Indigenous Recruitment Best Practices

Attract and Recruit

  1. Identify the hiring need. Audit your positions and job responsibilities. Is there a possibility of having a specialized Indigenous position?
  2. Create a recruitment plan. Find out how positions align with organization goals, values, and interview process. Attend career fairs, prepare with mock interviews, have recruiters and hiring managers take training, and send sample questions ahead of time to prospective applicants.
  3. Create a job description. Use culturally appropriate language, desired characteristics, include salary and benefits, start date, if there is travel required, if a vehicle required, expectations, and benefits.
  4. Advertise the position. Be tactful, connect with local employment centres and ask for Indigenous candidates to apply. Connect with post-secondary institutions, Indigenous friendship centres, and use social media to engage with any Indigenous professional groups or individuals. Consider contacting community organizers of annual Indigenous community events.
  5. Review the applicants. Ensure your applicant tracking system is set up for self identification in the application process.
  6. Schedule interviews. Send preparation questions before the interview, preferably while you are connecting over the phone or through email communication.
  7. Applicant assessment. Assess the applicant based on their qualifications and also consider if there is any additional training available that may ensure the applicant is ready for their position.
  8. Background check. Criminal record check and social media presence.
  9. Decision. Review job description.
  10. Reference check.
  11. Job Offer.
  12. Hiring.
  13. On-boarding. Clear guidelines should be created that clarify all the position expectations and outline any training, if required.

Retain

  1. Ensure the employee feels welcome

Assign a team member to the new employee for 4-6 weeks (customize based on capacity) and ensure they feel listened to and welcomed to the team.

  1. Create an Indigenous employees committee or network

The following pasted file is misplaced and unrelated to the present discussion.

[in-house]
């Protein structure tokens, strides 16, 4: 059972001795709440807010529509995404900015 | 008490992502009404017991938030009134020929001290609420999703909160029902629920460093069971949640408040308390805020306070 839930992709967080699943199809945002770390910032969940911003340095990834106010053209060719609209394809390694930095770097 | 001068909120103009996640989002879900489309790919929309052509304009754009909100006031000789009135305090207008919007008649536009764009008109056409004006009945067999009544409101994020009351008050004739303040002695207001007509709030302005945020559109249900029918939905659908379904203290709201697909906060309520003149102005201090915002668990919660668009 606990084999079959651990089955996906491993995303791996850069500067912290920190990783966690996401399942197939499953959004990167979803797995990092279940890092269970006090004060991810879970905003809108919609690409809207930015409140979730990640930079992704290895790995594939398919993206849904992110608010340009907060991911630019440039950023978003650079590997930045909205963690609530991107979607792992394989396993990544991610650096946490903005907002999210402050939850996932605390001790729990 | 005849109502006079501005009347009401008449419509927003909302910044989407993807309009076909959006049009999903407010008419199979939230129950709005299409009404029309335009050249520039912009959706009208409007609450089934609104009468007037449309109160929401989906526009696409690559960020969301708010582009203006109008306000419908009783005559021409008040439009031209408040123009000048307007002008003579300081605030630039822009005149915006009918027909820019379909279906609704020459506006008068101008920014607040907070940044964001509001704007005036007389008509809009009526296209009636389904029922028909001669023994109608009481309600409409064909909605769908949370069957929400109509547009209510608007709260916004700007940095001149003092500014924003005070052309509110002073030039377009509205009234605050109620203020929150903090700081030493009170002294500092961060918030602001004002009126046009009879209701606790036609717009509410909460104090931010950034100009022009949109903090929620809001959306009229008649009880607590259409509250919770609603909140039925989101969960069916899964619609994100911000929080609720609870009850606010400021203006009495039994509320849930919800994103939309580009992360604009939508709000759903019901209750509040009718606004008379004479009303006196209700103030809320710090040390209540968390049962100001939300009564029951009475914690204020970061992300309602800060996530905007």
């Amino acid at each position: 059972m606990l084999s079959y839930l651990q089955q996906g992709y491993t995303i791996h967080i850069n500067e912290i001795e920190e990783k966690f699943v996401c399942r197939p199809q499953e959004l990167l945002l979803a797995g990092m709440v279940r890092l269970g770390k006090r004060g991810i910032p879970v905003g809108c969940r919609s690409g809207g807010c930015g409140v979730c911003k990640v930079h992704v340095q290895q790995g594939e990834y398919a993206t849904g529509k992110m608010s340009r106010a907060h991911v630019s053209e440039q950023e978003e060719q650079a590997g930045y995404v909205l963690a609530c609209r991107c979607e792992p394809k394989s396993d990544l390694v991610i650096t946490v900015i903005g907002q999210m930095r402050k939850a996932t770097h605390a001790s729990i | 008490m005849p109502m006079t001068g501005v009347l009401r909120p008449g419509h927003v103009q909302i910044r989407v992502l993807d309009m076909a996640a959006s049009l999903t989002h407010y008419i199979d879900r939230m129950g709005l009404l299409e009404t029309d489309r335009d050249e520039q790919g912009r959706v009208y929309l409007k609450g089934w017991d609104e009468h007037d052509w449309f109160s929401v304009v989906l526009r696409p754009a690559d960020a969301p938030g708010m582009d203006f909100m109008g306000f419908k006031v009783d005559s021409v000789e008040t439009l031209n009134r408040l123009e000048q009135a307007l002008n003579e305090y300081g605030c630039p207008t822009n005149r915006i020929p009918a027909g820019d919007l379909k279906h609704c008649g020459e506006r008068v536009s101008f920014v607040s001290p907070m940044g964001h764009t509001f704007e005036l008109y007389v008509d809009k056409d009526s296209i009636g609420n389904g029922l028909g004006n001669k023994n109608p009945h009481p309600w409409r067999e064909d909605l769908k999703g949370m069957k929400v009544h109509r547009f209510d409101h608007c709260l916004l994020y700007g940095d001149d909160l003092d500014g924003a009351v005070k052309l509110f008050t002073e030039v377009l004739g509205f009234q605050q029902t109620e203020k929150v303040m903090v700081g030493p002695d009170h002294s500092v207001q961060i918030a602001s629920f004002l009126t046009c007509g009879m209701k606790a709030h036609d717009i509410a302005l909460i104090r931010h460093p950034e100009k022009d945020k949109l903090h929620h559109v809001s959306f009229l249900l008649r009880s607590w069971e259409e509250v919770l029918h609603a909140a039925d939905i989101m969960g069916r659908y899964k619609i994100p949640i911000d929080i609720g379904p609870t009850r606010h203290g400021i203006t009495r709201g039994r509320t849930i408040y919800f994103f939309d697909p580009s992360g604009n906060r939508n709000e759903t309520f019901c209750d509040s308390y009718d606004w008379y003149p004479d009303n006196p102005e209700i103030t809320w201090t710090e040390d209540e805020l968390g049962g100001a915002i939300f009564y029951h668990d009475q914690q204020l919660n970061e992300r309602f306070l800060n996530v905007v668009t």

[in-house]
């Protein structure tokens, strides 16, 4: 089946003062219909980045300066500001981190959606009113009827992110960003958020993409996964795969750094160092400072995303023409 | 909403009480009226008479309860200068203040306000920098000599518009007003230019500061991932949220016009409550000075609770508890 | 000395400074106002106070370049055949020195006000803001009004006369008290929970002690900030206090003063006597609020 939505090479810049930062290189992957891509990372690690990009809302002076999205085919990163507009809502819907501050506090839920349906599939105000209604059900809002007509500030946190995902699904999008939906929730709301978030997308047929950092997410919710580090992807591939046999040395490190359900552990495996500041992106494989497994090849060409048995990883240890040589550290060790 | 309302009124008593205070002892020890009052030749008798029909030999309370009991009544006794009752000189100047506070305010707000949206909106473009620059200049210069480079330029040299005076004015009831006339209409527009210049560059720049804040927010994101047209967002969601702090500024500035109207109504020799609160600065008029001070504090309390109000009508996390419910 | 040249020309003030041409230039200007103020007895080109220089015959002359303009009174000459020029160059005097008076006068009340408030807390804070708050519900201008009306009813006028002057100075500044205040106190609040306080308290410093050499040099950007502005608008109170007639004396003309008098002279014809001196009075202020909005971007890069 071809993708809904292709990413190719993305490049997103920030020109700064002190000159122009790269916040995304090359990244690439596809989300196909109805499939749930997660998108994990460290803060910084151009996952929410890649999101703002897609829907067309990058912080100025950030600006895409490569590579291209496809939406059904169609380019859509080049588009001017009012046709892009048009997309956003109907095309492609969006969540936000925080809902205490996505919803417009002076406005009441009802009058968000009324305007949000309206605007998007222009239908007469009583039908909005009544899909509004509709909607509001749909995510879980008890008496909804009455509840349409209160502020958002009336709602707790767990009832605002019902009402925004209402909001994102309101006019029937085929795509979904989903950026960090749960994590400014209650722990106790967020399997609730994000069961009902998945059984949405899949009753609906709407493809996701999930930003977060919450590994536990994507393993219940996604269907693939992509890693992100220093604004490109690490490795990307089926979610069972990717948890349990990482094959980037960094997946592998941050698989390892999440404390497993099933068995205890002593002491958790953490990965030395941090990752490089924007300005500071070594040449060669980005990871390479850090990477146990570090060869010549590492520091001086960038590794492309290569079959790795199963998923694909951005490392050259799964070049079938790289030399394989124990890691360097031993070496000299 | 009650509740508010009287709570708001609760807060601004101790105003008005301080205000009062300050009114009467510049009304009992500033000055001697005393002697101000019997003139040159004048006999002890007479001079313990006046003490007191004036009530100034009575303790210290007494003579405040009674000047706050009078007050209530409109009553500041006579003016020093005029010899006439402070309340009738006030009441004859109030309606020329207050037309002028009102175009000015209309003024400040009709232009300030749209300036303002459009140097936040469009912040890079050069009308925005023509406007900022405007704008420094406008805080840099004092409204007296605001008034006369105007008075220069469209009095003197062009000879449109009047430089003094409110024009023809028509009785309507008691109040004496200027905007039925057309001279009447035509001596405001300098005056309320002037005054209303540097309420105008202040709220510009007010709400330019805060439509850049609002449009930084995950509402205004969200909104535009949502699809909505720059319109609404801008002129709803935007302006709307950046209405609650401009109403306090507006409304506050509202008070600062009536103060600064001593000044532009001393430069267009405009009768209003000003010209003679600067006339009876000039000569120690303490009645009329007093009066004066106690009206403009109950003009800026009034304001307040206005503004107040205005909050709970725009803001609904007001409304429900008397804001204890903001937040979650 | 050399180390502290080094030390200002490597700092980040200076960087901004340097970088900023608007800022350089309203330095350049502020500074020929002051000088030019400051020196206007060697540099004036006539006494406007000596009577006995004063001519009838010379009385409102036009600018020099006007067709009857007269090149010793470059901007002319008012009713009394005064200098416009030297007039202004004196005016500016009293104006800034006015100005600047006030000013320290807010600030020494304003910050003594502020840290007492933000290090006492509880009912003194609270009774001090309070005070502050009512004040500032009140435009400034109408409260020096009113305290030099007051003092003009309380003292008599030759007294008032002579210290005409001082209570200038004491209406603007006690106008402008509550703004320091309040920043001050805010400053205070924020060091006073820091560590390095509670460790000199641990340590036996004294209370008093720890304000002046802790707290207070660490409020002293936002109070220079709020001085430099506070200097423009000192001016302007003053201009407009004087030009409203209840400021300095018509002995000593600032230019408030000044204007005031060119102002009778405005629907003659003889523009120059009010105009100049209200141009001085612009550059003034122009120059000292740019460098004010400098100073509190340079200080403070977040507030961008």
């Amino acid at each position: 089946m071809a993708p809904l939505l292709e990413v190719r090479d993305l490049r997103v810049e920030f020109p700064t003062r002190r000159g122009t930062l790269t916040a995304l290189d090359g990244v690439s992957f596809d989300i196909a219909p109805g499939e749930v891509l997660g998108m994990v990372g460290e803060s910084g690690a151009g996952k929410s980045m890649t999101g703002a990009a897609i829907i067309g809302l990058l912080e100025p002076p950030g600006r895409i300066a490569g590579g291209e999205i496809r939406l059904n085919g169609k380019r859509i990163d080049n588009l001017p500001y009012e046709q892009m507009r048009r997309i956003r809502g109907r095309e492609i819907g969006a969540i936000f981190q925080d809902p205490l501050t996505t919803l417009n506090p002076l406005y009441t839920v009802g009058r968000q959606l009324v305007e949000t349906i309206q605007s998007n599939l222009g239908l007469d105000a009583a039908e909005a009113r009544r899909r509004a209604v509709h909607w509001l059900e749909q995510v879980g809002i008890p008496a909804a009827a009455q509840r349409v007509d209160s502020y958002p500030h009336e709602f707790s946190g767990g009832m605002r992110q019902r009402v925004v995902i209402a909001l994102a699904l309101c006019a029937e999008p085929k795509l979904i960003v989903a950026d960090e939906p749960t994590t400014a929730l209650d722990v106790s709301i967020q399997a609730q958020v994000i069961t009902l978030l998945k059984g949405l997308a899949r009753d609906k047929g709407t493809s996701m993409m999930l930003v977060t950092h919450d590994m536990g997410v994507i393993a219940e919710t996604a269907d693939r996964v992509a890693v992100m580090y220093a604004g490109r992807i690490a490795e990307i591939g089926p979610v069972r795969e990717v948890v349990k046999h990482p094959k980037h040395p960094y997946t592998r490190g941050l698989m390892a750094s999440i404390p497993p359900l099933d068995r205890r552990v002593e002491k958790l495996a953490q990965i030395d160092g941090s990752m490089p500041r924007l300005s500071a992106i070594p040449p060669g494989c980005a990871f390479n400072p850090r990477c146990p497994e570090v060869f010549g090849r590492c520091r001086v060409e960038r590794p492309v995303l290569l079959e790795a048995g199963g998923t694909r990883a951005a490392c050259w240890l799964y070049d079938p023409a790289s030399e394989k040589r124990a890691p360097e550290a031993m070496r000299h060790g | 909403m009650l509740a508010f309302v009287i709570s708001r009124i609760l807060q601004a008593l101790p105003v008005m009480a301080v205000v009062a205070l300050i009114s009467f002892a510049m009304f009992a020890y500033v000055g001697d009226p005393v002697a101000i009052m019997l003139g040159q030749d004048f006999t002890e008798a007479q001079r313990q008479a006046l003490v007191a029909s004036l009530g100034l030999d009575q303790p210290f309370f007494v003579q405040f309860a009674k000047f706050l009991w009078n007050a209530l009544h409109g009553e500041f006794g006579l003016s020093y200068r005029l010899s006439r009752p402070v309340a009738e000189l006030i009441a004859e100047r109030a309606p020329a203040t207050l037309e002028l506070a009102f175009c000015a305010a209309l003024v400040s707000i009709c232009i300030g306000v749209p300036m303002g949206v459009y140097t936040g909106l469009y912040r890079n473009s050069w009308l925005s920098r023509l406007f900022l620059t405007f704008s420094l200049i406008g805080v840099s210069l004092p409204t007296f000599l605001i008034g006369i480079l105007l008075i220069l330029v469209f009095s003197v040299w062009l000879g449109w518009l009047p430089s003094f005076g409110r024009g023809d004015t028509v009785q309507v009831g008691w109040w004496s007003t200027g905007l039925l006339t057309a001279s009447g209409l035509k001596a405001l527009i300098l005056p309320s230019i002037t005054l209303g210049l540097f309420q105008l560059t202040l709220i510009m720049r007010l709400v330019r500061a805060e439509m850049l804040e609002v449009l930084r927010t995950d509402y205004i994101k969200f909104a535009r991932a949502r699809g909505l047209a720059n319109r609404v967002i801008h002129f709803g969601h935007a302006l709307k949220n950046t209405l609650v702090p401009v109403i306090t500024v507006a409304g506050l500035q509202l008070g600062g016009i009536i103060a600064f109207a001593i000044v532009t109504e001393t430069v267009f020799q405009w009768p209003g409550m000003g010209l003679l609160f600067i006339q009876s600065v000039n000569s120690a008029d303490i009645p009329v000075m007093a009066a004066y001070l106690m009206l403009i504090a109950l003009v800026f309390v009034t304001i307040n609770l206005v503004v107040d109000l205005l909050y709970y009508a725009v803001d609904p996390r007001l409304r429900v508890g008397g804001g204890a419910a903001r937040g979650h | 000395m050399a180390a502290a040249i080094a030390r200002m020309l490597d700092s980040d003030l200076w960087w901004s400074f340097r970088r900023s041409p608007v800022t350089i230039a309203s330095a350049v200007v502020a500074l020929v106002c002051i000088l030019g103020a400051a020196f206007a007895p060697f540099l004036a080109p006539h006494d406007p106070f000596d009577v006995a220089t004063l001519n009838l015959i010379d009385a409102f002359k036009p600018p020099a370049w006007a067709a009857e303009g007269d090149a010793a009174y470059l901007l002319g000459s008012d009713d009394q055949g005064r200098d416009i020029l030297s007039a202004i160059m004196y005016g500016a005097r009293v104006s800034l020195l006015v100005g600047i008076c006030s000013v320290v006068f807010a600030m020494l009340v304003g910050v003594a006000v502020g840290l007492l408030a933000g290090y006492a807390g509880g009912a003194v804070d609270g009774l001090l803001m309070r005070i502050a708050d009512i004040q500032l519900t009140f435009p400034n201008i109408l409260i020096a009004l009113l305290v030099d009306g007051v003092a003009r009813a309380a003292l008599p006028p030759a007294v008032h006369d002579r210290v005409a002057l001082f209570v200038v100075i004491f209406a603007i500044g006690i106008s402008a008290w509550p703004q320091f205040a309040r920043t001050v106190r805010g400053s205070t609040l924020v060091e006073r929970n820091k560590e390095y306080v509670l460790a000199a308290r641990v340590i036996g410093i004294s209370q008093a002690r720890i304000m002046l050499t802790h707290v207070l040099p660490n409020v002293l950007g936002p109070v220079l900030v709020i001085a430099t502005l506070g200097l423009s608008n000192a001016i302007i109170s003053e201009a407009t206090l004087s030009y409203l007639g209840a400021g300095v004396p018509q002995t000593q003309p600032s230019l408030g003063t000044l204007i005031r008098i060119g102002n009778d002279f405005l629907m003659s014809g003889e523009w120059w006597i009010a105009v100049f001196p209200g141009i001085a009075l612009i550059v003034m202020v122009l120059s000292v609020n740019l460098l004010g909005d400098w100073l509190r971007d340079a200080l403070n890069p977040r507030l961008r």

Create an opportunity for employees to get together and meet about Indigenous issues they are facing in the workplace and how they can support each other. These meetings can be helpful in creating a welcoming environment for each Indigenous employee. Ensure employees can participate in annual cultural gatherings/events that celebrate their culture.

  1. Clearly define a bereavement leave policy outline

Are there cultural considerations and accommodations being made for employees? The Indigenous kinship model extends beyond immediate family and in the unfortunate circumstance of an employee’s family member passing away they may need access to an extended leave. All circumstances may vary and a discussion with the specific employee(s) should be scheduled with their immediate supervisor and human resources.

  1. Have career path discussions with your employees (separate from annual/performance review)

It’s important to listen to your employees and sit down with them and talk about career advancement opportunities within the organization. You can help them set goals for advancement and identify specific positions and milestones and create steps to achieve them. It is also important to discuss any skill gaps and ways to address them. Offer training and professional development opportunities or reimbursement for tuition if employees want to pursue education or training.

  1. Ensure work schedules are flexible

Some of the most effective retention strategies involve giving employees options to excel professionally while maintaining a healthy work-life balance. Flexibility in scheduling may well prove to be the deciding factor when your best employee chooses to stay rather than look for another job. Consider alternate working hours or telecommuting.

  1. Succession Planning

Succession planning is critical whatever size your organization may be. A solid course of action shows your team they can trust their leaders to be prepared for any scenario. Ask them whether they’re comfortable taking on new tasks and are willing to step in and take on bigger roles. It’s possible you could identify your future leaders during this process.

  1. Reward employee performance

Losing employees can often be avoided with an increase in salary or a reward of an employee perk.

  1. Check-in with Employees

It’s important to check-in with your team and ask yourself, what is the environment in the workplace? Are all employees happy? Have you noticed changes in employee morale or behaviour? Is there a team atmosphere with everyone working towards common organizational goals?

The information contained on this page and within the Indigenous Engagement Directory includes original content as well as content using a variety of sources. Special thanks to the Indigenous Engagement Task Force participants, Nutrien, Indigenous Services Canada, Indigenous Works, Canadian Council for Aboriginal Business, and several others. Please feel free to use the information contained here to advance the Indigenous Engagement strategy for your business.

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